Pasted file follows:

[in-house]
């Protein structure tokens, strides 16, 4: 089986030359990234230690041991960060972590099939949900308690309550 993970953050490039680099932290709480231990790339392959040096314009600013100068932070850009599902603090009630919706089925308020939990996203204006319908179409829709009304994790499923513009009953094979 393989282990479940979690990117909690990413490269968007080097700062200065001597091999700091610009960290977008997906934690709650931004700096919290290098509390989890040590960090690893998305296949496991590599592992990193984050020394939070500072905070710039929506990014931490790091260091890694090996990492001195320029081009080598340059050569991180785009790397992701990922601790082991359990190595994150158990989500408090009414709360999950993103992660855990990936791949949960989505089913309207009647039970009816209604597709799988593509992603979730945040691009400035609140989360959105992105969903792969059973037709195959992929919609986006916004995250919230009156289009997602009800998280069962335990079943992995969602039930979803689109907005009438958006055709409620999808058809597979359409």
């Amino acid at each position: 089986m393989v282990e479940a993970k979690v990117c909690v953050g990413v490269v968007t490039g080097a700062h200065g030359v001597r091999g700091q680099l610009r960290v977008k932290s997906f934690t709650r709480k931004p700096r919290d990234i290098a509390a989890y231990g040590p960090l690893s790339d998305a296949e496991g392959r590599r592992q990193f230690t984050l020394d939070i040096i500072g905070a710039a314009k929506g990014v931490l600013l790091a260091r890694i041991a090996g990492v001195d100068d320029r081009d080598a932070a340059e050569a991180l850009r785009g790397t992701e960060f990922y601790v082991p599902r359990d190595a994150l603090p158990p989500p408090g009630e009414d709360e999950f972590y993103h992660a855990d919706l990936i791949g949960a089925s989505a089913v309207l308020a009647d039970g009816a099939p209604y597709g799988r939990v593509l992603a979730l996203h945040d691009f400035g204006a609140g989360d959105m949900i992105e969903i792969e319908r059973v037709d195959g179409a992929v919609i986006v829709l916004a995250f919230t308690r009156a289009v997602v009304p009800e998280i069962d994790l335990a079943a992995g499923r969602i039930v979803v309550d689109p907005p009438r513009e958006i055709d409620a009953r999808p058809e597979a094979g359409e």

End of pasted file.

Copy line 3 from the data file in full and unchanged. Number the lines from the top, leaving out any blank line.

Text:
């Amino acid at each position: 089986m393989v282990e479940a993970k979690v990117c909690v953050g990413v490269v968007t490039g080097a700062h200065g030359v001597r091999g700091q680099l610009r960290v977008k932290s997906f934690t709650r709480k931004p700096r919290d990234i290098a509390a989890y231990g040590p960090l690893s790339d998305a296949e496991g392959r590599r592992q990193f230690t984050l020394d939070i040096i500072g905070a710039a314009k929506g990014v931490l600013l790091a260091r890694i041991a090996g990492v001195d100068d320029r081009d080598a932070a340059e050569a991180l850009r785009g790397t992701e960060f990922y601790v082991p599902r359990d190595a994150l603090p158990p989500p408090g009630e009414d709360e999950f972590y993103h992660a855990d919706l990936i791949g949960a089925s989505a089913v309207l308020a009647d039970g009816a099939p209604y597709g799988r939990v593509l992603a979730l996203h945040d691009f400035g204006a609140g989360d959105m949900i992105e969903i792969e319908r059973v037709d195959g179409a992929v919609i986006v829709l916004a995250f919230t308690r009156a289009v997602v009304p009800e998280i069962d994790l335990a079943a992995g499923r969602i039930v979803v309550d689109p907005p009438r513009e958006i055709d409620a009953r999808p058809e597979a094979g359409e």